With Galileo not caring about the language submissions are in, we thought it might be important to allow for the localization of the educator’s experience as well. We can now easily add translations to the user interface. For this initial feature release, we have had the bulk of our front facing content translated to French.
Want to try things a little ahead of our normal release schedule? A new option update channel setting in the preferences allows you to determine what channel of updates your installation follows. This is meant for our amazing testers and those willing to be in the trenches of development with us.
More Command-Line Options
With the addition of saving the size and location of the window, we thought it appropriate to add a hard reset to those settings should some situation arise that might require it. We’ve also included a way to set the localization from the command-line as well.
More File Formats
We looked at our competitors’ offerings and saw an opening to eclipse their supported file formats by adding a few that we simply thought no one used anymore. We’ve added Plain Text (.txt), Rich Text (.rtf), WordPerfect (.wpd), PowerPoint (.pptx) and Hypertext Markup Language (.html) support in this release, and are evaluating even more formats to add in the future.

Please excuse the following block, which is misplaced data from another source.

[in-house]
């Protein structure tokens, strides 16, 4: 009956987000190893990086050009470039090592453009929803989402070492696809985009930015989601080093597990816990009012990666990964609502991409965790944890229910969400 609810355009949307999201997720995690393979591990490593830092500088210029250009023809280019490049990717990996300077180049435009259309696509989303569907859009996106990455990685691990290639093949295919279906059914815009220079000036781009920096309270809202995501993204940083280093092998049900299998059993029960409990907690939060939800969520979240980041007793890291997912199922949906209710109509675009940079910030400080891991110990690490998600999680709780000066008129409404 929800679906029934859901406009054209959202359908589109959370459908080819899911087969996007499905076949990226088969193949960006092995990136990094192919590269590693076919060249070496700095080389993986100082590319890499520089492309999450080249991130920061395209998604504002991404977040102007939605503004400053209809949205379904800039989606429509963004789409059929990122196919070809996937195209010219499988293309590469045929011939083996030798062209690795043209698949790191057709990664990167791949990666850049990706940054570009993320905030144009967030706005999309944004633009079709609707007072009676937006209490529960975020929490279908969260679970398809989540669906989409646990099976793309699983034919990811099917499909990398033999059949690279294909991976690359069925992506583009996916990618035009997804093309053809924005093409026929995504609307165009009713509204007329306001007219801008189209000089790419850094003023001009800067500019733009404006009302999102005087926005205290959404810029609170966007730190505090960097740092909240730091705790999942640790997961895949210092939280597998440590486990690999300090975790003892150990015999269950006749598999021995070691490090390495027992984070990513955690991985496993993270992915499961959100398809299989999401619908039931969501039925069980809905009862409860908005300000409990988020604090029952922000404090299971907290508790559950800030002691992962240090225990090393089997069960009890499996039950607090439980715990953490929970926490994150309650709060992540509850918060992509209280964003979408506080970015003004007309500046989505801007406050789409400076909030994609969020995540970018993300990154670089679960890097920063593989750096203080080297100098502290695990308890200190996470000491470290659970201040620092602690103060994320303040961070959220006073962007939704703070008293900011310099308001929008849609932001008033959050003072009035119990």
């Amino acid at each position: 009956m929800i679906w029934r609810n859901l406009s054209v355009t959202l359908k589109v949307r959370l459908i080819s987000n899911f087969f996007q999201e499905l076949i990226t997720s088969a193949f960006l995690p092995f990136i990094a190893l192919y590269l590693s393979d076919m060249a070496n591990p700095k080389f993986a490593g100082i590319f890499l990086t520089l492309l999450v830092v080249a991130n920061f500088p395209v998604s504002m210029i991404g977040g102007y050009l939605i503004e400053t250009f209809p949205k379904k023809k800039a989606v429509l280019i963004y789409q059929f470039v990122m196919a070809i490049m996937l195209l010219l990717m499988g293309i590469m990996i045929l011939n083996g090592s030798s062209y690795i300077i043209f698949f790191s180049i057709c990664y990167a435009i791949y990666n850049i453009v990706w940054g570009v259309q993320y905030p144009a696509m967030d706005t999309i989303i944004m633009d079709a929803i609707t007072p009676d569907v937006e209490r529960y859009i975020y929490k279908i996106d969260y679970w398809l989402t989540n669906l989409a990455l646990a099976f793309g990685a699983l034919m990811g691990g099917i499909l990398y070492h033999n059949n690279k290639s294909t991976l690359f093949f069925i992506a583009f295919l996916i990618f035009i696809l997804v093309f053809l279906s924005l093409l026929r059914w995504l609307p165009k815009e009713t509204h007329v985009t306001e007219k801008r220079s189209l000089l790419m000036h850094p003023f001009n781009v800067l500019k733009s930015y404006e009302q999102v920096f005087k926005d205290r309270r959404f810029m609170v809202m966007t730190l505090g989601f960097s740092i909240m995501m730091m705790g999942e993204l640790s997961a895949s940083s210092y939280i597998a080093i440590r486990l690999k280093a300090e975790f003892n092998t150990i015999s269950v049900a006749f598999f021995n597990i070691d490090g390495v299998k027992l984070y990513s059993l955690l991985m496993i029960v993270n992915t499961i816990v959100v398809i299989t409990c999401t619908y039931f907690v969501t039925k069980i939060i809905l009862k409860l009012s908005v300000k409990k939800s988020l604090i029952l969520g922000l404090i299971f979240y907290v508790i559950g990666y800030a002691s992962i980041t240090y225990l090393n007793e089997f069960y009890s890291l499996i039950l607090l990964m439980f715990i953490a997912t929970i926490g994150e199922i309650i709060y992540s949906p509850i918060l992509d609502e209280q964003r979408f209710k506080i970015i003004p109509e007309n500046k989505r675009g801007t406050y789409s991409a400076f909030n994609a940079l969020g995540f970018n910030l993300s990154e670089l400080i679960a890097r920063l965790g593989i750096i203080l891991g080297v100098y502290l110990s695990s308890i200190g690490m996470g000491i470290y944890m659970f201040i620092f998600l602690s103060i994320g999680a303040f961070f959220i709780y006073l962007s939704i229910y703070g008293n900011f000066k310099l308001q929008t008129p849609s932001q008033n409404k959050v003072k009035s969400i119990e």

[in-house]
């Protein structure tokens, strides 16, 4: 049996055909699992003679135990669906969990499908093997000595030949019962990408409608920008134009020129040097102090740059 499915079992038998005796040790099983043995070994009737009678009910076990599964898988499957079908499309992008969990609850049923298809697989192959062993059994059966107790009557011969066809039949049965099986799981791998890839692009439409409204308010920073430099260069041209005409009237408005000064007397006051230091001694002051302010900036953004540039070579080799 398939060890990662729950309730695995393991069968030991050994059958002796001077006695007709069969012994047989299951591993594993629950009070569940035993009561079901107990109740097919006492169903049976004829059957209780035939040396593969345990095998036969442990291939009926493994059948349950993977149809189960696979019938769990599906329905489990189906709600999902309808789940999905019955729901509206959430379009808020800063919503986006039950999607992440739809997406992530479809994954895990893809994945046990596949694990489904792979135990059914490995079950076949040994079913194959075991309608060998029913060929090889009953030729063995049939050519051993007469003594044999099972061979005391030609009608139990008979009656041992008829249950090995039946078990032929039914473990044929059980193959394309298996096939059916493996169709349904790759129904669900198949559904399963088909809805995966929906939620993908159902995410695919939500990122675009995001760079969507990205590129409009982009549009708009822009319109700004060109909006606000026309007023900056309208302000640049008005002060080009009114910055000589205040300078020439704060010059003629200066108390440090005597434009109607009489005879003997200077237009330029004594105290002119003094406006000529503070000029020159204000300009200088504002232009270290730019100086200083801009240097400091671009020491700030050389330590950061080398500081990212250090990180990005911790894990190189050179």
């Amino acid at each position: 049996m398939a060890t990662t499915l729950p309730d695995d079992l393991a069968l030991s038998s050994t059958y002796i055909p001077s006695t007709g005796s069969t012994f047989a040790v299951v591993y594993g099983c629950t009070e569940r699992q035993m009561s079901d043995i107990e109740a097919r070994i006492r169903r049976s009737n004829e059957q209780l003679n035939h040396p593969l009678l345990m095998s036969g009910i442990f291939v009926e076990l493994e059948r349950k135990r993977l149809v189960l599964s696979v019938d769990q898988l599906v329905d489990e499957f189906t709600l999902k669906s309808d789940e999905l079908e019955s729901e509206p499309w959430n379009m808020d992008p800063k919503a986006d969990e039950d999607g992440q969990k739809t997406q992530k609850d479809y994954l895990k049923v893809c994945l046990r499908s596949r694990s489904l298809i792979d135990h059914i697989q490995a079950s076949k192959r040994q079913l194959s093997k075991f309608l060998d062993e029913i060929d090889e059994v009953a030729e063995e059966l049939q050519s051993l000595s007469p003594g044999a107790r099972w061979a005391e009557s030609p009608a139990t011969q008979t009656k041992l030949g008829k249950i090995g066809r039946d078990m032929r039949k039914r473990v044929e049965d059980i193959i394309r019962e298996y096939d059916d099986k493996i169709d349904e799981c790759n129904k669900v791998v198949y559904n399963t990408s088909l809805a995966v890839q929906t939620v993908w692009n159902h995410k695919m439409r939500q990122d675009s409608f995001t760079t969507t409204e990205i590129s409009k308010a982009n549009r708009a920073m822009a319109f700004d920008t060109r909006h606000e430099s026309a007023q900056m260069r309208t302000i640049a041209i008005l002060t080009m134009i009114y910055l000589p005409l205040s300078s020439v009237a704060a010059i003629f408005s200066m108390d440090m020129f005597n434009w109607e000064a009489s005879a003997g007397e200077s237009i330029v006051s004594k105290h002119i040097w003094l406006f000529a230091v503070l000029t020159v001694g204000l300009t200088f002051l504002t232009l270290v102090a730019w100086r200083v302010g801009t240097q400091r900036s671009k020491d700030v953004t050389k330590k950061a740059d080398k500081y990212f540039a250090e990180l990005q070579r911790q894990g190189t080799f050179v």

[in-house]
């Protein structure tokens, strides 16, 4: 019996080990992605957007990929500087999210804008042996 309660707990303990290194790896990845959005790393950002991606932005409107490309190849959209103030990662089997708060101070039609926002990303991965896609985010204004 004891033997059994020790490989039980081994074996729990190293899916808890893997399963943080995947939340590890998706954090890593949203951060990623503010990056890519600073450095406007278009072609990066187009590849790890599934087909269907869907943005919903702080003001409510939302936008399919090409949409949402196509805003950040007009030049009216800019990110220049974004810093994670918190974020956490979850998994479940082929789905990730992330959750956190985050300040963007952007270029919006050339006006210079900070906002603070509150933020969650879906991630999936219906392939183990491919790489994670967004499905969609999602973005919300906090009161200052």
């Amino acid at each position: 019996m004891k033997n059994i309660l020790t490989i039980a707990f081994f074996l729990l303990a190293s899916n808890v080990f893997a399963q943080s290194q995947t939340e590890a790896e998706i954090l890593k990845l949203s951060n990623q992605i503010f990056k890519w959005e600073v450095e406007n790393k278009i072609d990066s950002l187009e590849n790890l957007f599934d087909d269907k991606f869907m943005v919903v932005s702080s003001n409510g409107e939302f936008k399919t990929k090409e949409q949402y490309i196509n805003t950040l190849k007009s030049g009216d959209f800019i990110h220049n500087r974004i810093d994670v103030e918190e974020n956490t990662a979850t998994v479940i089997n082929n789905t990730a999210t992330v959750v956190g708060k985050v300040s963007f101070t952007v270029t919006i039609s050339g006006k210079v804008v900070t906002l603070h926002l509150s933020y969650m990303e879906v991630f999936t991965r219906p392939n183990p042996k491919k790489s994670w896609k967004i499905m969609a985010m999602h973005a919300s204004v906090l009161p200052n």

Those background logos on the screen were distracting and never seemed to feel right. Poof! Gone. We also took a hard look at how copy and pasting was behaving across platforms and added some polish. You now can paste your license key into the box on macOS for example. Those ugly buttons on Windows received a bit of love as well, switching over to a more native feel. You might also notice that the preferences screen has a more familiar feel now. We revisited native operating system preferences screens and made subtle changes to each platform to bring it in line with what users would expect. While this moves away from the identicalness of look and feel on that screen, we felt that it was an appropriate move given the context of the screen.
We hunted down all the extra bits of data in the packages left over from development and made sure it found its way to the door. This leads to a small footprint in memory as well.